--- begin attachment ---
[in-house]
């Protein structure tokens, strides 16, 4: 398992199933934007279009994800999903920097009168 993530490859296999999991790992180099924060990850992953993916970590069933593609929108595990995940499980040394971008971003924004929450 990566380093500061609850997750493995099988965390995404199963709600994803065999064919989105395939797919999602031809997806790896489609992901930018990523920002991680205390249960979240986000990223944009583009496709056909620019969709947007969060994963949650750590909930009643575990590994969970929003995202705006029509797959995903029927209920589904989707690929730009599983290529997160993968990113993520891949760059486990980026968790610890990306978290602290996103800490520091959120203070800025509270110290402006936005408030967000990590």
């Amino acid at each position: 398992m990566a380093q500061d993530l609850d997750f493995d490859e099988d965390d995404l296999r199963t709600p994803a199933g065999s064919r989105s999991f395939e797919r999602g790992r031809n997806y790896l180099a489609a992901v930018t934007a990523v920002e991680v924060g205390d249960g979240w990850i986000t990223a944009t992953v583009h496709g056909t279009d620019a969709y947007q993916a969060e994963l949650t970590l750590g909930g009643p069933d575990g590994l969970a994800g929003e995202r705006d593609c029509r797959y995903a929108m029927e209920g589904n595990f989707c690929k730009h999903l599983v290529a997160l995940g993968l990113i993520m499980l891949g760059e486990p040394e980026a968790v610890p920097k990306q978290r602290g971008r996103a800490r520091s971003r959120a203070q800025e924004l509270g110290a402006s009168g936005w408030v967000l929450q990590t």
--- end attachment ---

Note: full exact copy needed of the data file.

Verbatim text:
[in-house]
């Protein structure tokens, strides 16, 4: 398992199933934007279009994800999903920097009168 993530490859296999999991790992180099924060990850992953993916970590069933593609929108595990995940499980040394971008971003924004929450 990566380093500061609850997750493995099988965390995404199963709600994803065999064919989105395939797919999602031809997806790896489609992901930018990523920002991680205390249960979240986000990223944009583009496709056909620019969709947007969060994963949650750590909930009643575990590994969970929003995202705006029509797959995903029927209920589904989707690929730009599983290529997160993968990113993520891949760059486990980026968790610890990306978290602290996103800490520091959120203070800025509270110290402006936005408030967000990590």
């Amino acid at each position: 398992m990566a380093q500061d993530l609850d997750f493995d490859e099988d965390d995404l296999r199963t709600p994803a199933g065999s064919r989105s999991f395939e797919r999602g790992r031809n997806y790896l180099a489609a992901v930018t934007a990523v920002e991680v924060g205390d249960g979240w990850i986000t990223a944009t992953v583009h496709g056909t279009d620019a969709y947007q993916a969060e994963l949650t970590l750590g909930g009643p069933d575990g590994l969970a994800g929003e995202r705006d593609c029509r797959y995903a929108m029927e209920g589904n595990f989707c690929k730009h999903l599983v290529a997160l995940g993968l990113i993520m499980l891949g760059e486990p040394e980026a968790v610890p920097k990306q978290r602290g971008r996103a800490r520091s971003r959120a203070q800025e924004l509270g110290a402006s009168g936005w408030v967000l929450q990590t």